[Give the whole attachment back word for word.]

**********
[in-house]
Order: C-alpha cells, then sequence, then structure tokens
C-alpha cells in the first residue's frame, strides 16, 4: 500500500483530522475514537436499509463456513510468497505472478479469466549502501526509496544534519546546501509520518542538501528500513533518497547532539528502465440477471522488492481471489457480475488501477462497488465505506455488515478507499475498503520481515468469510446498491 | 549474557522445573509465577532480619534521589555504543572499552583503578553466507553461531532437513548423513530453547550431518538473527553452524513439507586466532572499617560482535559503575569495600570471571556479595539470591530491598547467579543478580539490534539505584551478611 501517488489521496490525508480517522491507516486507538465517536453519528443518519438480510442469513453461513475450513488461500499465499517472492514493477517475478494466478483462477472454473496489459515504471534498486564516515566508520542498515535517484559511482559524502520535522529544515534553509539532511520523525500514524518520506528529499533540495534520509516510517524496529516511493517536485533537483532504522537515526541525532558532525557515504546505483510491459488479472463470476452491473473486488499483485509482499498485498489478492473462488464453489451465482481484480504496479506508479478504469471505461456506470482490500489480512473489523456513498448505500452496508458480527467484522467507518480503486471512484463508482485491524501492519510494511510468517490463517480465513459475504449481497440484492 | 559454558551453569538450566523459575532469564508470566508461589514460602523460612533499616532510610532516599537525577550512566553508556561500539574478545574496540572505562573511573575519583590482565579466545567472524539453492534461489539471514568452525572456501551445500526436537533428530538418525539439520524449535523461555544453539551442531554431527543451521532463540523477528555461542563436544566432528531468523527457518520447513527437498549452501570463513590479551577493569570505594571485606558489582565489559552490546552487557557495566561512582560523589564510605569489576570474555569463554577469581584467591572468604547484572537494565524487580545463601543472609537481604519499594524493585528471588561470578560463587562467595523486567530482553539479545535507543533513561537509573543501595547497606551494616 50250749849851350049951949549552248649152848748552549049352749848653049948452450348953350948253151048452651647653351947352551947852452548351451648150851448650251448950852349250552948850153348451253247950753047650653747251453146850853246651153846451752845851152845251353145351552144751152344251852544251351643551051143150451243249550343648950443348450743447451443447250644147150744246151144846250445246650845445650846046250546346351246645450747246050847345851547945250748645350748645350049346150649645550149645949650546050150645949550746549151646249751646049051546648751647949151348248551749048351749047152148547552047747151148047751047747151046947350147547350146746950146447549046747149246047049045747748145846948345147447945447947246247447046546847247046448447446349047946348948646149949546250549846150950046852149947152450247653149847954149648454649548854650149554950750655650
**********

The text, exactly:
[in-house]
Order: C-alpha cells, then sequence, then structure tokens
C-alpha cells in the first residue's frame, strides 16, 4: 500500500483530522475514537436499509463456513510468497505472478479469466549502501526509496544534519546546501509520518542538501528500513533518497547532539528502465440477471522488492481471489457480475488501477462497488465505506455488515478507499475498503520481515468469510446498491 | 549474557522445573509465577532480619534521589555504543572499552583503578553466507553461531532437513548423513530453547550431518538473527553452524513439507586466532572499617560482535559503575569495600570471571556479595539470591530491598547467579543478580539490534539505584551478611 501517488489521496490525508480517522491507516486507538465517536453519528443518519438480510442469513453461513475450513488461500499465499517472492514493477517475478494466478483462477472454473496489459515504471534498486564516515566508520542498515535517484559511482559524502520535522529544515534553509539532511520523525500514524518520506528529499533540495534520509516510517524496529516511493517536485533537483532504522537515526541525532558532525557515504546505483510491459488479472463470476452491473473486488499483485509482499498485498489478492473462488464453489451465482481484480504496479506508479478504469471505461456506470482490500489480512473489523456513498448505500452496508458480527467484522467507518480503486471512484463508482485491524501492519510494511510468517490463517480465513459475504449481497440484492 | 559454558551453569538450566523459575532469564508470566508461589514460602523460612533499616532510610532516599537525577550512566553508556561500539574478545574496540572505562573511573575519583590482565579466545567472524539453492534461489539471514568452525572456501551445500526436537533428530538418525539439520524449535523461555544453539551442531554431527543451521532463540523477528555461542563436544566432528531468523527457518520447513527437498549452501570463513590479551577493569570505594571485606558489582565489559552490546552487557557495566561512582560523589564510605569489576570474555569463554577469581584467591572468604547484572537494565524487580545463601543472609537481604519499594524493585528471588561470578560463587562467595523486567530482553539479545535507543533513561537509573543501595547497606551494616 50250749849851350049951949549552248649152848748552549049352749848653049948452450348953350948253151048452651647653351947352551947852452548351451648150851448650251448950852349250552948850153348451253247950753047650653747251453146850853246651153846451752845851152845251353145351552144751152344251852544251351643551051143150451243249550343648950443348450743447451443447250644147150744246151144846250445246650845445650846046250546346351246645450747246050847345851547945250748645350748645350049346150649645550149645949650546050150645949550746549151646249751646049051546648751647949151348248551749048351749047152148547552047747151148047751047747151046947350147547350146746950146447549046747149246047049045747748145846948345147447945447947246247447046546847247046448447446349047946348948646149949546250549846150950046852149947152450247653149847954149648454649548854650149554950750655650